Vol. 2015, Issue 03
*AALL Lobby Day Special Edition*
A Look Ahead
In just a few short weeks, nearly two dozen of your law librarian colleagues will travel to Capitol Hill to share AALL’s policy priorities with their members of Congress. Whether you’re able to join in-person or virtually for AALL’s March 18 Lobby Day (registration information below), you can help to make a difference on a number of pressing issues affecting your profession. Here’s a look at the legislation on which AALL and chapter members will engage with their senators and representatives (and we hope you will too!). Check to see if your members of Congress hold seats on the relevant committees mentioned by using our Legislative Action Center to match your district.
FY 2016 Appropriations
Budget season is underway on Capitol Hill and AALL is advocating in favor of the funding requests of several federal agencies whose missions support law libraries. On February 26, the House Committee on Appropriations Subcommittee on the Legislative Branch held a hearing on the Fiscal Year (FY) 2016 funding request of Library of Congress (LC), with Dr. James H. Billington testifying on behalf of the Library. The hearing for the Government Publishing Office (GPO) has not yet been scheduled, but is expected to take place later this month. AALL will submit testimony for the record in support of the funding requests ($120 million for GPO, $624.5 million for LC) of both agencies. AALL’s testimony will emphasize the role these agencies play in providing permanent public access to information and leadership on critical information policy issues, such as authentication, digitization, and preservation. Also this month, the Senate Appropriations Subcommittee on the Legislative Branch will hold a hearing on funding for LC. As in the past, the Subcommittee will not a hold a hearing on GPO funding, instead accepting written testimony from Director of GPO, Davita Vance-Cooks. In addition to funding for GPO and LC, AALL supports the funding requests of the Legal Services Corporation, Institute of Museum and Library Services, and National Archives and Records Administration.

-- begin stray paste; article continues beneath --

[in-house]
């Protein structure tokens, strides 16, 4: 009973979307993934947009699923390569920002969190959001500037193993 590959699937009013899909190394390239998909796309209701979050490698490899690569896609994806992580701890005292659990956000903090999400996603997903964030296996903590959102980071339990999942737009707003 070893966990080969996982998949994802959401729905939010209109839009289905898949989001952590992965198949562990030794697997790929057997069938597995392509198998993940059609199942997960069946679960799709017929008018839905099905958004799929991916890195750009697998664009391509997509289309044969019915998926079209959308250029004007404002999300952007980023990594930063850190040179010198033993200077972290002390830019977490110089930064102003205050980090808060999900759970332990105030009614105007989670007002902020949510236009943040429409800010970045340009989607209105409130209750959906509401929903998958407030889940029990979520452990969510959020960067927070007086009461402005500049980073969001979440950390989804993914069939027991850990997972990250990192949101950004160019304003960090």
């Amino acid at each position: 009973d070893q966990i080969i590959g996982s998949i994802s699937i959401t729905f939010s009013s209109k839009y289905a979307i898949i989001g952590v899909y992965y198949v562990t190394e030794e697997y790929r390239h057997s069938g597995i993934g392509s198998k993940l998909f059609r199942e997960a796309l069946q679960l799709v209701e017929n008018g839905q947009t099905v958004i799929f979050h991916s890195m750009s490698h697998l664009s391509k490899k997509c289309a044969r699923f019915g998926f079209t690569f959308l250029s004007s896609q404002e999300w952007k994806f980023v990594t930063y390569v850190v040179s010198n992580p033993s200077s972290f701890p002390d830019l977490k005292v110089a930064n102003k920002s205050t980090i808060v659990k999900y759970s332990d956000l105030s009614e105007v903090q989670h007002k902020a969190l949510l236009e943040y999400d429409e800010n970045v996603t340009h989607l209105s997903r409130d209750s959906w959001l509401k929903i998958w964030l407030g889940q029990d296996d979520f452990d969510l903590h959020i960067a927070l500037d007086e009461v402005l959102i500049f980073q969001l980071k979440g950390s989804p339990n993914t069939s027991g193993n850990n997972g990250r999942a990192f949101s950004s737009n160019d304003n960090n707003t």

On the upcoming Lobby Day, AALL members will meet with the offices of members of the House and Senate Budget and Appropriations Committees, as well as members of the Joint Committee on Printing, to educate them about the importance of these agencies to law libraries and their constituents. To learn more about the federal budget and appropriations process, see our recent online advocacy training.
Electronic Communications Privacy Act Amendments
Efforts to update the Electronic Communications Privacy Act (ECPA) are gaining steam in both the House and Senate. The Electronic Communications Privacy Act Amendments Act of 2015 (S.356) has been referred to the Senate Judiciary Committee, which reported the bill last Congress. The House version of the bill, the Email Privacy Act (H.R.699), has collected 246 cosponsors to date, well over the number needed to advance. On Lobby Day, advocates will target members of both chambers’ Judiciary Committees. AALL is a member of the Digital Due Process coalition, a diverse group of companies, public interest groups, and library associations working together to strengthen ECPA to provide stronger privacy protections of electronic communications in response to changes in technology, while balancing the legitimate needs of law enforcement. When Congress passed ECPA in 1986, email was new and the World Wide Web did not yet exist. These reforms would bring electronic privacy laws in line with the technological innovations of the last three decades, protecting patron privacy.
Improving the FOIA